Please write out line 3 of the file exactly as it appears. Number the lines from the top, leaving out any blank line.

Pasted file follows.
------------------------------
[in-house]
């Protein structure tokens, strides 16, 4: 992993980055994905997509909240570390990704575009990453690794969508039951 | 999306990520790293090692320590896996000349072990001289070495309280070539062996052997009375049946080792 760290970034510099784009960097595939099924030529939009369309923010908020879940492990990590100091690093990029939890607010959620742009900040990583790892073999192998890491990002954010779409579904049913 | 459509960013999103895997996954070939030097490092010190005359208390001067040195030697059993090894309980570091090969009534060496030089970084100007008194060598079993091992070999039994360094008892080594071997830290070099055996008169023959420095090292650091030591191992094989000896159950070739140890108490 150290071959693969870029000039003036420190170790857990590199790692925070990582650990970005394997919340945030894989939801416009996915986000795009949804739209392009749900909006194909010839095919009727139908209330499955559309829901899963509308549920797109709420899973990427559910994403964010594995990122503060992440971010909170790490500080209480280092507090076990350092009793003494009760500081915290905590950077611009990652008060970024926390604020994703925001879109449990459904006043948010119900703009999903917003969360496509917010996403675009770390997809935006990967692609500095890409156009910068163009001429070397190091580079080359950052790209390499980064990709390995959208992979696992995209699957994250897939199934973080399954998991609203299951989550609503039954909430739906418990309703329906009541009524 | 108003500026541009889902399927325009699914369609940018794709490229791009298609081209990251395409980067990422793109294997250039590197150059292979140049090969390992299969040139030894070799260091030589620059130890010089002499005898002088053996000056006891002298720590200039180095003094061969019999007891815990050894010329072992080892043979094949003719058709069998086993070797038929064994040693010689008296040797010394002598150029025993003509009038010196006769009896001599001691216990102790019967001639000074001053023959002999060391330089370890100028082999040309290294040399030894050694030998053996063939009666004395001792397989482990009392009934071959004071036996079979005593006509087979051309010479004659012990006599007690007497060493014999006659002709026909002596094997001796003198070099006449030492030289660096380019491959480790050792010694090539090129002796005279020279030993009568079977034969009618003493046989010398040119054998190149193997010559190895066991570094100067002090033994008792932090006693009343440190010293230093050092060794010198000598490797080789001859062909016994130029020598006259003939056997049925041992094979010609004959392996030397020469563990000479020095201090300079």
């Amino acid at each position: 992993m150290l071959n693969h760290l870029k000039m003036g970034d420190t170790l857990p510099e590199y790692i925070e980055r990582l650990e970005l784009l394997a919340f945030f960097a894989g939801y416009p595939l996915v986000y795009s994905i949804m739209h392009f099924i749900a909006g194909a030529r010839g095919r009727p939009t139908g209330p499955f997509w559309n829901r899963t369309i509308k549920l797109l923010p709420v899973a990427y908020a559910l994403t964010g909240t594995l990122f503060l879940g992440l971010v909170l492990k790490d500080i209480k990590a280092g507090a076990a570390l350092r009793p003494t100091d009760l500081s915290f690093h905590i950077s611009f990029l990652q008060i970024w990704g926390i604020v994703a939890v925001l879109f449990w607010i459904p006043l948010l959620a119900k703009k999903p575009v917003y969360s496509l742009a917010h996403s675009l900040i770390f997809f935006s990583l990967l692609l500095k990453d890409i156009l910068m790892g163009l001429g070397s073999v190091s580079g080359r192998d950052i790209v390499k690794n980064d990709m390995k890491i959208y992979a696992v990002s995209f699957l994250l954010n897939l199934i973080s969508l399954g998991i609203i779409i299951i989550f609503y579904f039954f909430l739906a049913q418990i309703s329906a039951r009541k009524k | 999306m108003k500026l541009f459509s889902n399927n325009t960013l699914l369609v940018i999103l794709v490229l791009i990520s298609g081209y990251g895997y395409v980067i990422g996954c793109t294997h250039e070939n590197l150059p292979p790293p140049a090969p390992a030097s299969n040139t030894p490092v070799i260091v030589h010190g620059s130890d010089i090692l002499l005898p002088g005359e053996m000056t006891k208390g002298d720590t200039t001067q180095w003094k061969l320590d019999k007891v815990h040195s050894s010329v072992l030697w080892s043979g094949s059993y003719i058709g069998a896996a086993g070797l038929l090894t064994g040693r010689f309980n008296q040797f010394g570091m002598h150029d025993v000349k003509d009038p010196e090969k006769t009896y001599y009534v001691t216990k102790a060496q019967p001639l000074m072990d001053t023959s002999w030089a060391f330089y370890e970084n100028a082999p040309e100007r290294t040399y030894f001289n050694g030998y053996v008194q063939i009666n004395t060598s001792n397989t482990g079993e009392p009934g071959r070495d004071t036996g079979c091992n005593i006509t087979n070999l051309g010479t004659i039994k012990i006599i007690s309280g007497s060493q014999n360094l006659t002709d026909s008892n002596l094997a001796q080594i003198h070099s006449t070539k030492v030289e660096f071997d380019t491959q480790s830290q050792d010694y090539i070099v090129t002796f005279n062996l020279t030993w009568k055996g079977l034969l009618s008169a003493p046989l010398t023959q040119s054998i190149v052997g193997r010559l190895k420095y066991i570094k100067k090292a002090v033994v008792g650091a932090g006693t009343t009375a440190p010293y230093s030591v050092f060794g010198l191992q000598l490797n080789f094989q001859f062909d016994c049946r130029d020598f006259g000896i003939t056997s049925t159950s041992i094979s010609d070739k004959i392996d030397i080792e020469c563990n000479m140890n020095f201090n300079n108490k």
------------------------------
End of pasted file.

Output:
């Amino acid at each position: 992993m150290l071959n693969h760290l870029k000039m003036g970034d420190t170790l857990p510099e590199y790692i925070e980055r990582l650990e970005l784009l394997a919340f945030f960097a894989g939801y416009p595939l996915v986000y795009s994905i949804m739209h392009f099924i749900a909006g194909a030529r010839g095919r009727p939009t139908g209330p499955f997509w559309n829901r899963t369309i509308k549920l797109l923010p709420v899973a990427y908020a559910l994403t964010g909240t594995l990122f503060l879940g992440l971010v909170l492990k790490d500080i209480k990590a280092g507090a076990a570390l350092r009793p003494t100091d009760l500081s915290f690093h905590i950077s611009f990029l990652q008060i970024w990704g926390i604020v994703a939890v925001l879109f449990w607010i459904p006043l948010l959620a119900k703009k999903p575009v917003y969360s496509l742009a917010h996403s675009l900040i770390f997809f935006s990583l990967l692609l500095k990453d890409i156009l910068m790892g163009l001429g070397s073999v190091s580079g080359r192998d950052i790209v390499k690794n980064d990709m390995k890491i959208y992979a696992v990002s995209f699957l994250l954010n897939l199934i973080s969508l399954g998991i609203i779409i299951i989550f609503y579904f039954f909430l739906a049913q418990i309703s329906a039951r009541k009524k | 999306m108003k500026l541009f459509s889902n399927n325009t960013l699914l369609v940018i999103l794709v490229l791009i990520s298609g081209y990251g895997y395409v980067i990422g996954c793109t294997h250039e070939n590197l150059p292979p790293p140049a090969p390992a030097s299969n040139t030894p490092v070799i260091v030589h010190g620059s130890d010089i090692l002499l005898p002088g005359e053996m000056t006891k208390g002298d720590t200039t001067q180095w003094k061969l320590d019999k007891v815990h040195s050894s010329v072992l030697w080892s043979g094949s059993y003719i058709g069998a896996a086993g070797l038929l090894t064994g040693r010689f309980n008296q040797f010394g570091m002598h150029d025993v000349k003509d009038p010196e090969k006769t009896y001599y009534v001691t216990k102790a060496q019967p001639l000074m072990d001053t023959s002999w030089a060391f330089y370890e970084n100028a082999p040309e100007r290294t040399y030894f001289n050694g030998y053996v008194q063939i009666n004395t060598s001792n397989t482990g079993e009392p009934g071959r070495d004071t036996g079979c091992n005593i006509t087979n070999l051309g010479t004659i039994k012990i006599i007690s309280g007497s060493q014999n360094l006659t002709d026909s008892n002596l094997a001796q080594i003198h070099s006449t070539k030492v030289e660096f071997d380019t491959q480790s830290q050792d010694y090539i070099v090129t002796f005279n062996l020279t030993w009568k055996g079977l034969l009618s008169a003493p046989l010398t023959q040119s054998i190149v052997g193997r010559l190895k420095y066991i570094k100067k090292a002090v033994v008792g650091a932090g006693t009343t009375a440190p010293y230093s030591v050092f060794g010198l191992q000598l490797n080789f094989q001859f062909d016994c049946r130029d020598f006259g000896i003939t056997s049925t159950s041992i094979s010609d070739k004959i392996d030397i080792e020469c563990n000479m140890n020095f201090n300079n108490k």